There is a lot of confusion out there regarding “IBVA” since the USA company ceased trading – as their website is still online, but not active. IBVA UK is not connected to them. IBVA UK provides international sales and training, and aims to develop new associations and projects with people who have a creative vision with technology, to make the future become the now.
The EEG evolved from research among physiologists in the 1800s on the electrical properties of animals. In 1875, Richard Caton of Liverpool, England, published reports on his detection of electrical activity in animal brains. Fifteen years later, a Polish physiologists, Adolf Beck, detected regular electrical patterns in the cerebral cortexes of dogs and rabbits.
By 1908 the Austrian Psychiatrist Hans Berger discovered brainwaves- as we now know EEG, the first ones appropriately were named Alpha waves (8-12hz). He kept his discovery secret for almost 20 years – believing he was unraveling secrets of ESP. In the 1920s Berger obtained his first results in subjects who had skulls with gaps under the skin where bone was missing. He made recordings on moving photographic paper with a wavy spot of light!!
In 1934 Edgar Adrian and B.H.C. Matthews of the Cambridge Physiological Laboratory confirmed Berger’s research and published their results in the journal “Brain”, where they referenced Berger’s work. They used copper gauze electrodes wrapped in saline soaked lint. They wanted to call the Alpha waves the Berger rhythm, but Hans Berger was modest and rejected.
However on September 30, 1938 he was forced by Nazi officials to retire the next day. After a series of further tragedies, Berger committed suicide in 1941. He was twice considered for the Nobel Prize, but the Nazis prevented it from being awarded and accepted. By contrast, in England two EEGs labs before the war had grown to 50 by the end because of the usefulness in diagnosing brain injuries.
In 1962 the american Dr Joe Kamiya’s report changed everything – that people could in fact learn voluntary control of their own brain waves. Brain wave feedback training was heralded primarily as promoting relaxation and mental creativity. This was the first case in the Western world of EEG biofeedback training, and it began with control of Alpha waves.
Brain wave studies of meditation established that meditators could exert profound control over their brain waves, and brain wave feedback was thought to make possible an “instant Zen” experience. Speculations became confused with claims, and by the late 1960s rapid and exaggerated media attention ensued. This only disturbed the conservative authorities of the medical, psychiatric, and psychological communities involved. As a result the Alpha brain wave feedback movement went underground by the mid 1970s, and most brain wave training fell into obscurity as just another fad spawned by the Psychedelic 1960s.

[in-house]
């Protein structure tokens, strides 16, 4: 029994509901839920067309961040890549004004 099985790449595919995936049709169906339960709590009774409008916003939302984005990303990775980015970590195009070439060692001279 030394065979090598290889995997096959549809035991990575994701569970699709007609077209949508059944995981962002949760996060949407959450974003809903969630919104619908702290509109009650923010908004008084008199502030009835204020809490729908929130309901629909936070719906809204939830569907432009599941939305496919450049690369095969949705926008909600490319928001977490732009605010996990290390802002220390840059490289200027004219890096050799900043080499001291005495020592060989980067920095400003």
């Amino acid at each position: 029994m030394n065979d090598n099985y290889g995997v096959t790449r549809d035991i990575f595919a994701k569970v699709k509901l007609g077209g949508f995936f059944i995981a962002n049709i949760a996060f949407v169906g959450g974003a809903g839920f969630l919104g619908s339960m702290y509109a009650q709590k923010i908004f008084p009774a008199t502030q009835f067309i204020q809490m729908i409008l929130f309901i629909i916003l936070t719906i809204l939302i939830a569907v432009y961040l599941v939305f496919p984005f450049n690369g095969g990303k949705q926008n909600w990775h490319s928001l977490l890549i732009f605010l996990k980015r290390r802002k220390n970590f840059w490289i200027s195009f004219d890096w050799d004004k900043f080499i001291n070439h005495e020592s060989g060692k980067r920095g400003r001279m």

Until the late 1990’s brainwave biofeedback practitioners had been limited by grossly inadequate equipment, and knowledge of proper brain wave training protocols. Only a few years ago an EEG system was ludicrously expensive, time consuming and only in hospitals or research centers using large MRI brain scanning. Biofeedback was limited to the peripheral modalities.
In the USA in 1989, Peniston and Kulkosky reported a stunning research result in which stage 4 alcoholism (with a long-term history of treatment failure) was essentially fully re mediated in some Vietnam veterans by a treatment program which included alpha training as a primary component. This result was so incredible that initially it was given essentially no credence by the scientific community.
What is most striking is the fact that these early results have held up in follow-up over the subsequent ten years, which takes us almost up to the present. The work has also been replicated in a number of other studies, and has been extended to other drugs of choice. Together, these results are giving rise to a reappraisal of alpha training, now called alpha-theta training because of the inclusion of even lower frequencies in the reward, namely the theta region of frequencies (4-8 Hertz).
EEG is an acronym for Electroencephalograph – This is a recording (“graph”) of electrical signals (“electro”) from the brain (“encephalo”). They are made on chart paper that moves underneath pens that are connected to galvanometers that read the electrical signals from electrodes on the scalp. These electrodes do not send any electricity to the person. They only receive electrical signals naturally generated by the brain.